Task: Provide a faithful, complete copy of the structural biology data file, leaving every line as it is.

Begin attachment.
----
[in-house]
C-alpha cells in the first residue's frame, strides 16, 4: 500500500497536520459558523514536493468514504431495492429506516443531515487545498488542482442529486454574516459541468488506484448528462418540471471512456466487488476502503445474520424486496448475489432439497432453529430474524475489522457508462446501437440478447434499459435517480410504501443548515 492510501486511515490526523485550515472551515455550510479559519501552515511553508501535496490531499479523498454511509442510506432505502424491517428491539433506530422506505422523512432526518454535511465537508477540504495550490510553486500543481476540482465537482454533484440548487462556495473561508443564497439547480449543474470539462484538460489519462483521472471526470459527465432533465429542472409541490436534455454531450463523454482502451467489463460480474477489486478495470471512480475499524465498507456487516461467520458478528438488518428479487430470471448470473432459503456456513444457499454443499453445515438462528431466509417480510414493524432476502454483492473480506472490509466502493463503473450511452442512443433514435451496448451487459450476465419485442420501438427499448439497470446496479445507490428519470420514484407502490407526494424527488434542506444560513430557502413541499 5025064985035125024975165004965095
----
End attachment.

[in-house]
C-alpha cells in the first residue's frame, strides 16, 4: 500500500497536520459558523514536493468514504431495492429506516443531515487545498488542482442529486454574516459541468488506484448528462418540471471512456466487488476502503445474520424486496448475489432439497432453529430474524475489522457508462446501437440478447434499459435517480410504501443548515 492510501486511515490526523485550515472551515455550510479559519501552515511553508501535496490531499479523498454511509442510506432505502424491517428491539433506530422506505422523512432526518454535511465537508477540504495550490510553486500543481476540482465537482454533484440548487462556495473561508443564497439547480449543474470539462484538460489519462483521472471526470459527465432533465429542472409541490436534455454531450463523454482502451467489463460480474477489486478495470471512480475499524465498507456487516461467520458478528438488518428479487430470471448470473432459503456456513444457499454443499453445515438462528431466509417480510414493524432476502454483492473480506472490509466502493463503473450511452442512443433514435451496448451487459450476465419485442420501438427499448439497470446496479445507490428519470420514484407502490407526494424527488434542506444560513430557502413541499 5025064985035125024975165004965095